Tsetsi Davis, one of the crowd favourites over the years in the Wray & Nephew Contender boxing series, makes his debut tonight against American Courtney McLeave at the Chinese Benevolent Association auditorium.Davis has been able to fight as both a welterweight and a middleweight in the competition and has actually been a finalist.At age 38, he now has what is regarded as his last chance to take the top prize of $2 million this year and has said repeatedly since being selected that he believes that this will be his time to shine.He enters the ring with a record of 14 victories and five losses, while his American opponent McLeave, is a 21-year old boxer who has been a professional for a year, and has a one-win and two-loss record. Based on these figures, Davis goes into the fight with a huge advantage as he has much more experience than his opponent.SEEDING METHODThe method of determining the fights in the preliminary round this year is by a draw. Previously, there were challenges in which two teams competed and a boxer from the winning team was allowed to select his opponent. This year, the boxers on both teams were seeded and the top four seeds draw an opponent from the bottom four of the opposing team.By this method, unless there is an upset, the better boxers go on to the quarter-finals and challenge each other for the semi-final and then final spots. The runner-up in the competition takes home $500,000, while third gets $250,000 and fourth $200,000.The first week of competition saw that fight end in only 55 seconds after the young American, Xzaviar Ford, tore a tendon in his right shoulder and could not continue to fight. There was great disappointment in the auditorium after this premature end.Last week, spectators saw a much better fight as highly rated Demarcos Corley defeated Iwan Azore from Guyana on points, by using his superior boxing skills and ring savvy to good advantage.McLeave’s camp is confident that their fighter can hold his own against the more experienced Davis, while the Davis camp is quietly confident.”We have seen his record and will be going into the fight confident of victory, but we are not taking anything for granted. We want a win and that is what we are going for. We just have to wait to see what he brings to the table,” a representative from their camp said.Jamaica at 9:30 p.m.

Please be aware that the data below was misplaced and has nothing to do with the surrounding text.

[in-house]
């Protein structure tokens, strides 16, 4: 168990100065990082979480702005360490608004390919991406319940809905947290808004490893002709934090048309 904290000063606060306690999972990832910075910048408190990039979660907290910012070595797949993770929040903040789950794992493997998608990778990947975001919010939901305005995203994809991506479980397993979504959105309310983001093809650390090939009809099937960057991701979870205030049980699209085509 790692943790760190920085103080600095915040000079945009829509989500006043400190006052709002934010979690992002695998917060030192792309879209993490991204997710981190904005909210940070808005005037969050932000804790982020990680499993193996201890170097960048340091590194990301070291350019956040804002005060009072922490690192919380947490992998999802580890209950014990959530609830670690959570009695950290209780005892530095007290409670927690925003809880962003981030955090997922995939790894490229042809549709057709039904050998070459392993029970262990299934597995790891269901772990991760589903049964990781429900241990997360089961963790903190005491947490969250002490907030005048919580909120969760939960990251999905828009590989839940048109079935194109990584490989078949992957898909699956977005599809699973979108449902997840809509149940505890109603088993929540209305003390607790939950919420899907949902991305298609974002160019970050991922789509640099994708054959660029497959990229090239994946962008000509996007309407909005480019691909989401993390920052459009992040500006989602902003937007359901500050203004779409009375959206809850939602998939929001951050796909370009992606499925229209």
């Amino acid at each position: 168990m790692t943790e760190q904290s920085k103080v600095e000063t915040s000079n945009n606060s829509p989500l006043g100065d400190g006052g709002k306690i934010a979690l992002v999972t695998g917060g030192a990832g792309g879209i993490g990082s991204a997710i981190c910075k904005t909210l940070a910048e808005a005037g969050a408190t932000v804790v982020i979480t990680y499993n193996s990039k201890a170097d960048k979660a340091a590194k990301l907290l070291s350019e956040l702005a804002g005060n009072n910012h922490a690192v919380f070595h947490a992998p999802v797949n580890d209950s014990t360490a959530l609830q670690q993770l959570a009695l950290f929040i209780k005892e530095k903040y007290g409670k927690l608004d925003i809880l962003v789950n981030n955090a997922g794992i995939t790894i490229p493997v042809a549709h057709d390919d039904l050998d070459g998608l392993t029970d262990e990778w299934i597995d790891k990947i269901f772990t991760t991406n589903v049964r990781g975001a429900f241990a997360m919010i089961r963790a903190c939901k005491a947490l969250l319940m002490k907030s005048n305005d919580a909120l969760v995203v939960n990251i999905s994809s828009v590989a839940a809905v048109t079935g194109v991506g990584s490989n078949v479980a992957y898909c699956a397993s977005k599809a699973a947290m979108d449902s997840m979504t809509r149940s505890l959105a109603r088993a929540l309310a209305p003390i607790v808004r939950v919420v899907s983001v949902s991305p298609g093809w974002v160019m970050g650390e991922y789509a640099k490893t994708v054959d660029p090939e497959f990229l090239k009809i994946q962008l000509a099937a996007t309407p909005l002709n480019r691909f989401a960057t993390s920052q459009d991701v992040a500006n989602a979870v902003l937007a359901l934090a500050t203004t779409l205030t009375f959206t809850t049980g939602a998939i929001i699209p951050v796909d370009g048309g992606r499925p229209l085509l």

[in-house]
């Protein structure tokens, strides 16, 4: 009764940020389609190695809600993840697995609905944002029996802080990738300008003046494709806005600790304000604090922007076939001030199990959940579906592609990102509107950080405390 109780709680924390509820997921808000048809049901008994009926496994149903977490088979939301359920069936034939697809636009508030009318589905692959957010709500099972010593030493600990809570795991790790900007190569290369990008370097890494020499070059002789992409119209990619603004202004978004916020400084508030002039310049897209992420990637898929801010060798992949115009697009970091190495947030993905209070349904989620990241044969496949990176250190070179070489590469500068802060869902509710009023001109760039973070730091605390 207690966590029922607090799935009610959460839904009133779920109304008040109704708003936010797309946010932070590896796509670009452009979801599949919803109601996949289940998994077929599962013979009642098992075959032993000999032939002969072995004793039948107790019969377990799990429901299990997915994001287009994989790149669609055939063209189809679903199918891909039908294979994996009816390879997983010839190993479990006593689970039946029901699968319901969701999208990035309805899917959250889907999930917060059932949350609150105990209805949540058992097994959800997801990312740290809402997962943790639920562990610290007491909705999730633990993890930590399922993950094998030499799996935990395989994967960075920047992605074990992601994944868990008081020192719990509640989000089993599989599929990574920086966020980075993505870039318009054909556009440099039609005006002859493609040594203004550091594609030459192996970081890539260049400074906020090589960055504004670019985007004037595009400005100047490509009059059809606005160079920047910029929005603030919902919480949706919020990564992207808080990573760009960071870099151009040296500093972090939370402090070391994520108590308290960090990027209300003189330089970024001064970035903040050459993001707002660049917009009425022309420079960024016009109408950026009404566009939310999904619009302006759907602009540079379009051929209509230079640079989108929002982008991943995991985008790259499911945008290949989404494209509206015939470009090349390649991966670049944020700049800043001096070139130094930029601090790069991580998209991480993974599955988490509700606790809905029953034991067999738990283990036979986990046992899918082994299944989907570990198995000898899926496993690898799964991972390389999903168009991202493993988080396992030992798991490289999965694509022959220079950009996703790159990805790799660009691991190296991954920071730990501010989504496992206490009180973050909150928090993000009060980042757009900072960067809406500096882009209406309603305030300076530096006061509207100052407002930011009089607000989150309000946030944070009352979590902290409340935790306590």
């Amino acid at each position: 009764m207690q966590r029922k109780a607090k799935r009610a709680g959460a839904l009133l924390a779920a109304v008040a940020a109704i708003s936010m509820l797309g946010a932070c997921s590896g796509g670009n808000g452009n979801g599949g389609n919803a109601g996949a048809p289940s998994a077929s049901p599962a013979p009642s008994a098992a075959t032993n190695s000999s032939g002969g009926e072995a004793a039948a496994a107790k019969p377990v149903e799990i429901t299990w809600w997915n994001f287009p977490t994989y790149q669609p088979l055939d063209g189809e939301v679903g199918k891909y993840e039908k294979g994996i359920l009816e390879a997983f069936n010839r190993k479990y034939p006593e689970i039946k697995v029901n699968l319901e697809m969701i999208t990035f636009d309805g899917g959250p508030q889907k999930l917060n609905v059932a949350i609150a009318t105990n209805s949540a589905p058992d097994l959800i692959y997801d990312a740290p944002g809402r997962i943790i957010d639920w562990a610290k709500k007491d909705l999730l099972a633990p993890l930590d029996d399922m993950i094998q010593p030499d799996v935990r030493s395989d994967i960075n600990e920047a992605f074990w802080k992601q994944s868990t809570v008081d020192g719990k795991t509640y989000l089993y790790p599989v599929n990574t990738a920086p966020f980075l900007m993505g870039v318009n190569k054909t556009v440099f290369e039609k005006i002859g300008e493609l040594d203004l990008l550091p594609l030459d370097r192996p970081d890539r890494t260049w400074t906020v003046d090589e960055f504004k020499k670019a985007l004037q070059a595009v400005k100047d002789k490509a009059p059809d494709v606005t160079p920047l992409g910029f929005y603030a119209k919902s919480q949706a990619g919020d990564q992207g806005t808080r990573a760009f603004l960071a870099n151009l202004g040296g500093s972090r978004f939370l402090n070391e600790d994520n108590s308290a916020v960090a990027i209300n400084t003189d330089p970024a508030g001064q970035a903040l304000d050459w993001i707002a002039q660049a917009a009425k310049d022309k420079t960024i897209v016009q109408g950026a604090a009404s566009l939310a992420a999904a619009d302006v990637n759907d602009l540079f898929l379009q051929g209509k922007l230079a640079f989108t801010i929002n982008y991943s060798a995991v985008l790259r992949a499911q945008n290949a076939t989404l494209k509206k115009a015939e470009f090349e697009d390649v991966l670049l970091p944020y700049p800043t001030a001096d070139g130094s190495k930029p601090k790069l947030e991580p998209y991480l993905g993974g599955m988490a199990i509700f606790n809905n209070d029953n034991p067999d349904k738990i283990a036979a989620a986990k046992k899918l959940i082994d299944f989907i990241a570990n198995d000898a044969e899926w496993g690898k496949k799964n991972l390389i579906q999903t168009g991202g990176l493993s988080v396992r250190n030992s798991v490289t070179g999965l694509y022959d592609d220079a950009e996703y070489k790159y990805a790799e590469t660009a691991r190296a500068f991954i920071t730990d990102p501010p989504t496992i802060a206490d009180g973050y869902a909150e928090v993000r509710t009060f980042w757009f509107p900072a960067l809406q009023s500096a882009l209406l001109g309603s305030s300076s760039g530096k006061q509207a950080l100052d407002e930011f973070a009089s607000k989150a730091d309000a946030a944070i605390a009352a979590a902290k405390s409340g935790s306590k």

160Want local news?Sign up for the Localist and stay informed Something went wrong. Please try again.subscribeCongratulations! You’re all set! The White House has avoided the term “war czar.” Bush called Lute the “full-time manager” for the wars in Iraq and Afghanistan. Lute has been director of operations for the Joint Chiefs of Staff since September. NAME: Lt. Gen. Douglas E. Lute. AGE: 54. NOTABLE EXPERIENCE: Director of operations for the Joint Chiefs of Staff, September 2006; director of operations, U.S. Central Command, June 2004; deputy director of operations, U.S. European Command, January 2003; commanded Multinational Brigade East in Kosovo for six months in 2002; commanded the 2nd Cavalry Regiment, part of XVIII Airborne Corps, at Fort Polk, La., 1998-2000; commanded the 1st Squadron, 7th Cavalry at Fort Hood, Texas, 1992-1994; fought in Operation Desert Storm, 1990-1991. WASHINGTON – President George W. Bush on Tuesday chose Lt. Gen. Douglas Lute, the Pentagon’s director of operations and a former leader of U.S. military forces in the Middle East, to oversee the fighting in Iraq and Afghanistan as a war czar. “General Lute is a tremendously accomplished military leader who understands war and government and knows how to get things done,” Bush said, capping a difficult search for new leadership in the wars that have defined his presidency. It was a difficult job to fill, given the unpopularity of the war, now in its fifth year, and uncertainty about the clout the war coordinator would have. The search was complicated by demands from Congress to bring U.S. troops home from Iraq and scant public support for the war. The White House tried for weeks to fill the position and approached numerous candidates before settling on Lute. In the new position, Lute would serve as an assistant to the president and deputy national security adviser, and would also maintain his military status and rank as a three-star general.